AI and Society 36 (1):319-329 (2021)

Whether copyrights should exist in content generated by an artificial intelligence is a frequently discussed issue in the legal literature. Most of the discussion focuses on economic rights, whereas the relationship of artificial intelligence and moral rights remains relatively obscure. However, as moral rights traditionally aim at protecting the author’s “personal sphere”, the question whether the law should recognize such protection in the content produced by machines is pressing; this is especially true considering that artificial intelligence is continuously further developed and increasingly hard to comprehend for human beings. This paper first provides the background on the protection of moral rights under existing international, U.S. and European copyright laws. On this basis, the paper then proceeds to highlight special issues in connection with moral rights and content produced by artificial intelligence, in particular whether an artificial intelligence itself, the creator or users of an artificial intelligence should be considered as owners of moral rights. Finally, the present research discusses possible future solutions, in particular alternative forms of attribution rights or the introduction of related rights.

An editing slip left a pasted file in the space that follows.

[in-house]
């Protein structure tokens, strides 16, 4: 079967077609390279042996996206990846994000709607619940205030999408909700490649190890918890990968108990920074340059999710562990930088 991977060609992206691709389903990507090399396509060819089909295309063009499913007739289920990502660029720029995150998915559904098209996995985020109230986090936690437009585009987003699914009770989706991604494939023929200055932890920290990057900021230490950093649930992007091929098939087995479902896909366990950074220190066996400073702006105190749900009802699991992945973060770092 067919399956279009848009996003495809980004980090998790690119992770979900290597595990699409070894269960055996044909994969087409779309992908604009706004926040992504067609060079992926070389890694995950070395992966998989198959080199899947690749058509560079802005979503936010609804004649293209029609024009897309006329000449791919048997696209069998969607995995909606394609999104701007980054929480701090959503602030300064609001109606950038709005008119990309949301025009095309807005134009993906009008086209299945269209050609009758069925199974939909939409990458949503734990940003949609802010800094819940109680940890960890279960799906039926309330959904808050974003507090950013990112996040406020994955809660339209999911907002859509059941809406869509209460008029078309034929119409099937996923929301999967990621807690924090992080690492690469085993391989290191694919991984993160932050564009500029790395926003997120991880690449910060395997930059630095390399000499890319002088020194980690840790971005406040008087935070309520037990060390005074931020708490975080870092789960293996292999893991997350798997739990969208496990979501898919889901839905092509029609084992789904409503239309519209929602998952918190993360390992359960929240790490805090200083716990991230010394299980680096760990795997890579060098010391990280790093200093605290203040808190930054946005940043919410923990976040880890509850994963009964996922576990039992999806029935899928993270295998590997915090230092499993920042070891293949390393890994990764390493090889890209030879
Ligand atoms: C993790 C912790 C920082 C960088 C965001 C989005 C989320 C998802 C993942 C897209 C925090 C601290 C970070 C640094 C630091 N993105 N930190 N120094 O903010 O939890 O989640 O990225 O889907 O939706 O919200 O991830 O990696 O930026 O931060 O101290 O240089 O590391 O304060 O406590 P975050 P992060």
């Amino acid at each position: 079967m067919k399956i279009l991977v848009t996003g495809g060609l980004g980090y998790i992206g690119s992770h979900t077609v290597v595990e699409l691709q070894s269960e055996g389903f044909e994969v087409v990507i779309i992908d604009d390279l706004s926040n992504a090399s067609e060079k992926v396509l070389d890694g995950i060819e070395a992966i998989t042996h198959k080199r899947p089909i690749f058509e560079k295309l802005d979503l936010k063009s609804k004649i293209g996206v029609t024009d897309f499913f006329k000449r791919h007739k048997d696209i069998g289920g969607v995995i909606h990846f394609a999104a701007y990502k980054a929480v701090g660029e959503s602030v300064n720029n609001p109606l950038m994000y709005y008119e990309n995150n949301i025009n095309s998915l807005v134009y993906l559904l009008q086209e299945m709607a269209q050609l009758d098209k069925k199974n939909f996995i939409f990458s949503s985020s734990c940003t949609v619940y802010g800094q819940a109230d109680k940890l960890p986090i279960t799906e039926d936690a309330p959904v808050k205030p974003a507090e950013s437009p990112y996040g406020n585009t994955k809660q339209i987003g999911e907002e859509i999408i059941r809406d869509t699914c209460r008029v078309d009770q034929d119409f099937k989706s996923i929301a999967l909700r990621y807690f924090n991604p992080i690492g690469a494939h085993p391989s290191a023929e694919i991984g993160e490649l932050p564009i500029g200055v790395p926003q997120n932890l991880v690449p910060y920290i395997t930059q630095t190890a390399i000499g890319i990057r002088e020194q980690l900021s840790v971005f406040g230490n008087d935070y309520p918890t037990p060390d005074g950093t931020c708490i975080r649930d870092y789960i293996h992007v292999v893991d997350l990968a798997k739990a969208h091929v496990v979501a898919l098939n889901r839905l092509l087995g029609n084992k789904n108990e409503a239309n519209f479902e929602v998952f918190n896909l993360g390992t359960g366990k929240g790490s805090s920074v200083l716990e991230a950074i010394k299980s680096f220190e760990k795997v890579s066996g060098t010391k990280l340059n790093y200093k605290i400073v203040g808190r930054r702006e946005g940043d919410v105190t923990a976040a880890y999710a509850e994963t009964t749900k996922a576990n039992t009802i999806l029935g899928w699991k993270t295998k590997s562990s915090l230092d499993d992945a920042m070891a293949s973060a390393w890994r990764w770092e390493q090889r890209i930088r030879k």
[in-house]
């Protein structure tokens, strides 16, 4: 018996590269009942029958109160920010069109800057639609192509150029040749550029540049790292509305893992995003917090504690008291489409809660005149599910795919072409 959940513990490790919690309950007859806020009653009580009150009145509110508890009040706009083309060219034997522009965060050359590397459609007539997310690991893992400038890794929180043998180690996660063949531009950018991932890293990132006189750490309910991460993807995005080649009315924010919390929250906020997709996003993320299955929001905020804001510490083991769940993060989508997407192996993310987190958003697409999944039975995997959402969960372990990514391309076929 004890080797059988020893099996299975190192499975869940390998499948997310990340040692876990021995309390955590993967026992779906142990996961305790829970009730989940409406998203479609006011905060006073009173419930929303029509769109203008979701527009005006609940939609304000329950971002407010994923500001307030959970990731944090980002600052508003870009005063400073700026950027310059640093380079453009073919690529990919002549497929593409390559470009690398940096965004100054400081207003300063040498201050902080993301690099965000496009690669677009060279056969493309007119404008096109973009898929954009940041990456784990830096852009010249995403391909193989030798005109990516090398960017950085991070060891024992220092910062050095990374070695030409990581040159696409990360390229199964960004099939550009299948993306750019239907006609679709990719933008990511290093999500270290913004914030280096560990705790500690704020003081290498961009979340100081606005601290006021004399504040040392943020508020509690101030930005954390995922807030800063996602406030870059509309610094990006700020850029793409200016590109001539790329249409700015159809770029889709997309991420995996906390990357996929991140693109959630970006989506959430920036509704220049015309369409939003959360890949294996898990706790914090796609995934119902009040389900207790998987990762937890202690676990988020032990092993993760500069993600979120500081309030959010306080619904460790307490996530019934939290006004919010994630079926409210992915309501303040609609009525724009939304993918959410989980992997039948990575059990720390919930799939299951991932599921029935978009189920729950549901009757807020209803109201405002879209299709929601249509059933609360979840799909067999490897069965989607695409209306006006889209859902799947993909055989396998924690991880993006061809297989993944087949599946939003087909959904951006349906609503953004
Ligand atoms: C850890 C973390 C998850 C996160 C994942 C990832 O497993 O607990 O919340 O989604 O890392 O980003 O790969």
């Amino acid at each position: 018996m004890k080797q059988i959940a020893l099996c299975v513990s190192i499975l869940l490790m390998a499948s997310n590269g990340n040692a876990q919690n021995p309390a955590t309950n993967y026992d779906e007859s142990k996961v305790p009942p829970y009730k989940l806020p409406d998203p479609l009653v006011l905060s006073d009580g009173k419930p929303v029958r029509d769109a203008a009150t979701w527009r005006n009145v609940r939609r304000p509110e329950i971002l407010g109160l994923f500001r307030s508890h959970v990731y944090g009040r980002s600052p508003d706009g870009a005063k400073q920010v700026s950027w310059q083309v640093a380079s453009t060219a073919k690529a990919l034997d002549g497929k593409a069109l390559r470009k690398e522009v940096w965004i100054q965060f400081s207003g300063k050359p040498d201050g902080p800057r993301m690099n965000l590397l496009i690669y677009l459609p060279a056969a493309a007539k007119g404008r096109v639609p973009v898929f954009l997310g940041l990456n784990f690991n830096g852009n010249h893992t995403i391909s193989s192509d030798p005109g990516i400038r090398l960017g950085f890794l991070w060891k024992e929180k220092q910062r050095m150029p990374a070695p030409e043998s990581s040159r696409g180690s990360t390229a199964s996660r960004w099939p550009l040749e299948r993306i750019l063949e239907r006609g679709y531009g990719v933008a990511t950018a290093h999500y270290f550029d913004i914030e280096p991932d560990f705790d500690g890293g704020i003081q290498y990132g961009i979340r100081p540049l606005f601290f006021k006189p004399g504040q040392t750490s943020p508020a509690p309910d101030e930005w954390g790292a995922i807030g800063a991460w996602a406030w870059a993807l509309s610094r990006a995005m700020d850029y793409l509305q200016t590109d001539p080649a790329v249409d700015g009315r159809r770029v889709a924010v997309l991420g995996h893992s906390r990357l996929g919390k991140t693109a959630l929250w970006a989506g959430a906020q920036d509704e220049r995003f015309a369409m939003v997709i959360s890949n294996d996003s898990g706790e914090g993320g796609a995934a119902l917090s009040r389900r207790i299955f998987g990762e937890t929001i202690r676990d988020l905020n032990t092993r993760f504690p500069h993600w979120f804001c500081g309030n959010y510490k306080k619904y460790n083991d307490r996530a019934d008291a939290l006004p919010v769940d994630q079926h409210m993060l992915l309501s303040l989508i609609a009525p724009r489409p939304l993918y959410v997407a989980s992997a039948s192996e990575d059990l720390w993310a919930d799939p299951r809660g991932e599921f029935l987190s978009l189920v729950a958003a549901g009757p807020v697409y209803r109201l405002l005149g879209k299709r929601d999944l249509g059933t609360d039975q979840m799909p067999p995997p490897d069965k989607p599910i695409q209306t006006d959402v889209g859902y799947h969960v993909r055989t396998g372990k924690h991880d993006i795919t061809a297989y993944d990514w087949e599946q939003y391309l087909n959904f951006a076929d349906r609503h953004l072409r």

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DOI 10.1007/s00146-020-01027-6
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